The collected data were coded, tabulated, and statistically analyzed using IBM SPSS statistics (Statistical Package for Social Sciences) software version 22.0, IBM Corp., Chicago, USA, 2013. Quantitative normally distributed data described as mean±SD (standard deviation) after testing for normality using Shapiro-Wilk test, then compared using independent t-test if normally distributed. Qualitative data described as number and percentage and compared using Chi square test and Fisher’s Exact test for variables with small expected numbers. The level of significance was taken at P value < 0.050 is significant, otherwise is non-significant.

Results

Tab. 1. shows that there is no significant differences between the studied groups regarding demographic characteristics; maternal age, BMI and parity as well as neonatal gestational age and operation duration. Tab. 2. Shows postoperative pain perception at hours 2, 4, 6, 8, 12 and 24 was significantly lower in QL Block group than TAB group. Tab. 3. shows time to first rescue analgesia was significantly longer in QL Block group than TAB group. Tab. 4. shows total NSAID dose was significantly lower in QLB group than TAB group. Tab. 5. and Fig. 1. shows opioid consumption was non-significantly less frequent in QL Block group than TAB group. Tab. 6. shows onset of mobilisation was significantly shorter in QL Block group than TAB group. Tab. 7. shows that postoperative nausea and vomiting were non-significantly less frequent in QL Block group than TAB group. Postoperative allergic, psychogenic and local complications not recorded in the studied groups.

Variables Measures QLB (N=25) TAB (N=25) P-value
Age (years) Mean ± SD 25.8 ± 2.4 25.4 ± 2.6 ^0.648
Range 21.0 – 31.0 21.0 – 30.0
BMI
(kg/m2)
Mean ± SD 27.1 ± 1.3 27.5 ± 1.4 ^0.367
Range 25.1 – 29.4 25.0 – 29.5
Parity Nulli 10 (40.0%) 10 (40.0%) #0.999
Parous 15 (60.0%) 15 (60.0%)
GA
(weeks)
Mean ± SD 39.3 ± 0.9 39.2 ± 0.9 ^0.510
Range 38.0 – 41.0 38.0 – 41.0
Operation duration (minutes) Mean ± SD 43.1 ± 3.4 43.2 ± 4.5 ^0.944
Range 37.0 – 49.0 35.0 – 53.0

Tab. 1. Demographic characteristics of the studied groups.

Time Measures QLB (N=25) TAB (N=25) ^P-value Effect size Mean ± SE 95% CI
Hour-2 Mean ± SD 0.6 ± 0.5 2.0 ± 1.4 <0.001* -1.4 ± 0.3
Range 0.0 – 1.0 0.0 – 4.0 -2.0 – -0.9
Hour-4 Mean ± SD 0.6 ± 0.5 2.2 ± 1.5 <0.001* -1.6 ± 0.3
Range 0.0 – 1.0 0.0 – 4.0 -2.3 – -1.0
Hour-6 Mean ± SD 3.4 ± 0.5 3.9 ± 0.7 0.006* -0.5 ± 0.2
Range 3.0 – 4.0 3.0 – 5.0 -0.8 – -0.1
Hour-8 Mean ± SD 2.5 ± 0.5 3.3 ± 1.1 0.003* -0.8 ± 0.2
Range 2.0 – 3.0 2.0 – 5.0 -1.2 – -0.3
Hour-12 Mean ± SD 2.2 ± 0.9 3.0 ± 0.9 0.004* -0.8 ± 0.3
Range 1.0 – 4.0 2.0 – 4.0 -1.3 – -0.3
Day-24 Mean ± SD 0.6 ± 0.5 2.2 ± 1.5 <0.001* -1.6 ± 0.3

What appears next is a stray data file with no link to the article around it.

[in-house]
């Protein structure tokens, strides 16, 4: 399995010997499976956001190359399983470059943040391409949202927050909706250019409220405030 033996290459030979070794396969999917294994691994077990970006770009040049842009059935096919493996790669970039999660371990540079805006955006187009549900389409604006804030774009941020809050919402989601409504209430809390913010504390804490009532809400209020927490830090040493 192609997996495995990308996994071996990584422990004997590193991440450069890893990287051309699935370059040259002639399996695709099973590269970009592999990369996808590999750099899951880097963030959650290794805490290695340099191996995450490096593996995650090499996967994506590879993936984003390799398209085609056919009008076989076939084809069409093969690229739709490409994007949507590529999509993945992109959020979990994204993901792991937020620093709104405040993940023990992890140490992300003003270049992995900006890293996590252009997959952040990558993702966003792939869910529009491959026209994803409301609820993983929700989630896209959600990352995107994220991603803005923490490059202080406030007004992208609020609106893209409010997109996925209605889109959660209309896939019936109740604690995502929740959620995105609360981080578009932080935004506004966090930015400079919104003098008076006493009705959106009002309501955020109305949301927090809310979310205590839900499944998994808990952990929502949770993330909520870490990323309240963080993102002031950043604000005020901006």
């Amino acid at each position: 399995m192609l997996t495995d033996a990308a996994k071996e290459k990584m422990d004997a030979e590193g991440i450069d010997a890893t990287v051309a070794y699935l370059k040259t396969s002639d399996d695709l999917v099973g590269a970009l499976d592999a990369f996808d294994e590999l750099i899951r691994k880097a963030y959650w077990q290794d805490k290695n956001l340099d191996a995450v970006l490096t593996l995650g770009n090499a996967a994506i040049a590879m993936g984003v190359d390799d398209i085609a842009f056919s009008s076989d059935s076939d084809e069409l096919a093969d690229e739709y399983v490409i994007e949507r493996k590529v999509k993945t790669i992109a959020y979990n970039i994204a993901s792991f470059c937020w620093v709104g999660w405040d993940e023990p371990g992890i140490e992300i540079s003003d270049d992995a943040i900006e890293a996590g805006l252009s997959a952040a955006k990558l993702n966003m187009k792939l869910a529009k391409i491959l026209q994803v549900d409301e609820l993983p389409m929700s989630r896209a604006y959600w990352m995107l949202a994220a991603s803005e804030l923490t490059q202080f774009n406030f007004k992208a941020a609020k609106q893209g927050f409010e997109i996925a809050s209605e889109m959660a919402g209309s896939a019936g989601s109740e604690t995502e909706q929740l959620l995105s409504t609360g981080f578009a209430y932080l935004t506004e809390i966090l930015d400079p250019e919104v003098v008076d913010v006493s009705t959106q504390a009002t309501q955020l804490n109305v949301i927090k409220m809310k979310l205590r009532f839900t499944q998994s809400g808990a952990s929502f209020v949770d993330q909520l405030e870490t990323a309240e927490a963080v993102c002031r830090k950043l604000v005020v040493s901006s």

Range 0.0 – 1.0 0.0 – 4.0 -2.3 – -1.0

Tab. 2. Postoperative pain percep- tion (VAS-10) among the studied groups.

Measures QLB (N=25) TAB (N=25) ^P-value Effect size Mean ± SE 95% CI
Mean ± SD 6.6 ± 1.0 4.7 ± 1.6 <0.001* 1.9 ± 0.4
Range 5.0 – 8.0 2.0 – 7.0 1.2 – 2.7

Tab. 3. Time to first rescue anal- gesia (hours) among the studied groups.

Measures QLB (N=25) TAB (N=25) ^P-value Effect size Mean ± SE 95% CI
Mean ± SD 47.2 ± 9.8 59.2 ± 15.8 0.002* -12.0 ± 3.7
Range 40.0 – 60.0 40.0 – 80.0 -19.5 – -4.5

Tab. 4. Total NSAID dose (mg) among the studied groups.

Findings QLB (N=25) TAB (N=25) §P-value Effect size Relative risk 95% CI
Needed 0 (0.0%) 1 (4.0%) 0.999 Not applicable
Not needed 25 (100.0%) 24 (96.0%)

Tab. 5. Opioid consumption among the studied groups.

ginekologia-studied-cases

Fig 1: Flow chart of the studied cases.

Measures QLB (N=25) TAB (N=25) ^P-value Effect size Mean ± SE 95% CI
Mean ± SD 2.8 ± 0.9 4.2 ± 1.0 <0.001* -1.4 ± 0.3
Range 1.0 – 4.0 2.0 – 6.0 -1.9 – -0.9

Tab. 6. Onset of mobilisation (hours) among the studied groups.

Complications QLB (N=25) TAB (N=25) §P-value Effect size Relative risk 95% CI
Nausea 1 (4.0%) 3 (12.0%) 0.609 Not applicable
Vomiting 0 (0.0%) 1 (4.0%) 0.999 Not applicable
Allergic 0 (0.0%) 0 (0.0%) Not applicable Not applicable
Psychogenic 0 (0.0%) 0 (0.0%) Not applicable Not applicable
Local 0 (0.0%) 0 (0.0%) Not applicable Not applicable

Tab. 7. Postoperative complications among the studied groups.

Discussion

Many modalities are available for the control of postoperative pain, which includes systemic or neuraxial opioids, NSAIDs, and epidural analgesia. These methods have their own complications [2,7-9].

So our goal to achieve postoperative satisfaction regarding the pain with the least side effect as associated with opioid (vomiting up to respiratory depression) and so by achieving well pain control the mother then can take care of her child and herself and move early postoperatively [2].

In the past few years, the transversus abdominis plane (TAP) block has been increasingly used for postoperative pain relief after CS surgery. As a part of a multimodal analgesic regimen, the TAP block results in less analgesic consumption and less pain after CS surgery in comparison with the usual opioids alone [10].

The main advantage of QL Block compared to the transverse abdominal plane (TAP) block is the extension of the local anesthetic agent beyond the transversus abdominis plane to the thoracic paravertebral space. Greater spread of local anesthetic agents may result in extensive analgesia and prolonged action of the local anesthetic solution injected. Previous studies have shown that both TAP block and QL Block may reduce opioid requirements in the postoperative period [4].

Quadratus lumborum (QL) block is an inter-fascial block providing effective visceral and somatic analgesia rather than TAP block [11].

During this study, ninety two patients were assessed for eligibility and 50 patients were included in the study (25 in each group). Of all eligible patients, 18 patients were excluded from the study based on the inclusion criteria and 14 patients refused to participate in of the study.

Ultimately, the analysis was based on the data of 25 patients in TAP block group and 25 in the QL block group.

This exploratory study was conducted to explore the analgesic efficacy of the ultrasound-guided transmuscular quadratus lumborum block (QLB) compared to the transversus abdominis plane (TAP) post-cesarean section period in terms of pain relief, comfort and improved respiratory function.

In this study, the effect of quadratus lumborum block and transversus abdominis plane block result of decreased incidence and severity of postoperative pain (VAS) resulting in a decrease in incidence and degree of sedation and opioid total requirement.